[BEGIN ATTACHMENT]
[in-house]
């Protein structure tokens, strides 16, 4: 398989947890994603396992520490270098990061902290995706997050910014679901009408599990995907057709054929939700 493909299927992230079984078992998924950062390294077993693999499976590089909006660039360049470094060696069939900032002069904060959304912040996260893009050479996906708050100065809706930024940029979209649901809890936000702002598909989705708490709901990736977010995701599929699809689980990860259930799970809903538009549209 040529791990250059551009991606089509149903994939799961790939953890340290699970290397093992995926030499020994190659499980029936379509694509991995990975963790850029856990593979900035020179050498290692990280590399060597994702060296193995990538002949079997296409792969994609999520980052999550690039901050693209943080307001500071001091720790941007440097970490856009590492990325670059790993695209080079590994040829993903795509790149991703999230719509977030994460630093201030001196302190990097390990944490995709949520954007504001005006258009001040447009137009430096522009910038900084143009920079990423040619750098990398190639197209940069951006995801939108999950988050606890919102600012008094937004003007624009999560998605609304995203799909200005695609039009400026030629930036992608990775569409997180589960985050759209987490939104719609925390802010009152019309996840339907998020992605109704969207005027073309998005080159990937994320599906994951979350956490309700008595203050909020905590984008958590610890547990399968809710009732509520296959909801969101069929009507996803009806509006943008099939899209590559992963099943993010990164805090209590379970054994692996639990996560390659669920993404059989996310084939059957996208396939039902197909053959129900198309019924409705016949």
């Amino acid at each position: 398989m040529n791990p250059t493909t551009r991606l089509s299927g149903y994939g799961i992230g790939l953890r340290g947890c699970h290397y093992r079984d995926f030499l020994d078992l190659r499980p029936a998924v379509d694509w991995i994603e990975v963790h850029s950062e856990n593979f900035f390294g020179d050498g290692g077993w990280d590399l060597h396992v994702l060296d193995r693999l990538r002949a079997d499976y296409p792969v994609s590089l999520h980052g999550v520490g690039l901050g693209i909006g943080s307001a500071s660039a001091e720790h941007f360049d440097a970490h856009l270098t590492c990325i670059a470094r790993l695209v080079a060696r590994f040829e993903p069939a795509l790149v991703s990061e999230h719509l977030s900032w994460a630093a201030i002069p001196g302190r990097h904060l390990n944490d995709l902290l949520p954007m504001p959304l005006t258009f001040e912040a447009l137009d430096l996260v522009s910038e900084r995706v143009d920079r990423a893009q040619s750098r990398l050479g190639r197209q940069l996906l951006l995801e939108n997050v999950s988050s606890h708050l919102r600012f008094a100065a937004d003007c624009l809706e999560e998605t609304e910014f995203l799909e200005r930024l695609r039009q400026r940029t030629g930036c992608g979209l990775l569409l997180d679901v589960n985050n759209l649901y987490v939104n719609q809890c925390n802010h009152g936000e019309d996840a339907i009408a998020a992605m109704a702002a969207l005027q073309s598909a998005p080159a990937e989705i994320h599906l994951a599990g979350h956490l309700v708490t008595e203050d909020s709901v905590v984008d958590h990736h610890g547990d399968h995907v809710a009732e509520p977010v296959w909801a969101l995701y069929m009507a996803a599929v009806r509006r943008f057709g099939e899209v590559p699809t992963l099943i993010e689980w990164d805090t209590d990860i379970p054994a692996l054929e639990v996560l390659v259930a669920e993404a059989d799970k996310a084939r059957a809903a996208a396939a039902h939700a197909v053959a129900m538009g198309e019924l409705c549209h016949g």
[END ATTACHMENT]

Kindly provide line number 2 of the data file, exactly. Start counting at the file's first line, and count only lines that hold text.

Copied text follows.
């Protein structure tokens, strides 16, 4: 398989947890994603396992520490270098990061902290995706997050910014679901009408599990995907057709054929939700 493909299927992230079984078992998924950062390294077993693999499976590089909006660039360049470094060696069939900032002069904060959304912040996260893009050479996906708050100065809706930024940029979209649901809890936000702002598909989705708490709901990736977010995701599929699809689980990860259930799970809903538009549209 040529791990250059551009991606089509149903994939799961790939953890340290699970290397093992995926030499020994190659499980029936379509694509991995990975963790850029856990593979900035020179050498290692990280590399060597994702060296193995990538002949079997296409792969994609999520980052999550690039901050693209943080307001500071001091720790941007440097970490856009590492990325670059790993695209080079590994040829993903795509790149991703999230719509977030994460630093201030001196302190990097390990944490995709949520954007504001005006258009001040447009137009430096522009910038900084143009920079990423040619750098990398190639197209940069951006995801939108999950988050606890919102600012008094937004003007624009999560998605609304995203799909200005695609039009400026030629930036992608990775569409997180589960985050759209987490939104719609925390802010009152019309996840339907998020992605109704969207005027073309998005080159990937994320599906994951979350956490309700008595203050909020905590984008958590610890547990399968809710009732509520296959909801969101069929009507996803009806509006943008099939899209590559992963099943993010990164805090209590379970054994692996639990996560390659669920993404059989996310084939059957996208396939039902197909053959129900198309019924409705016949």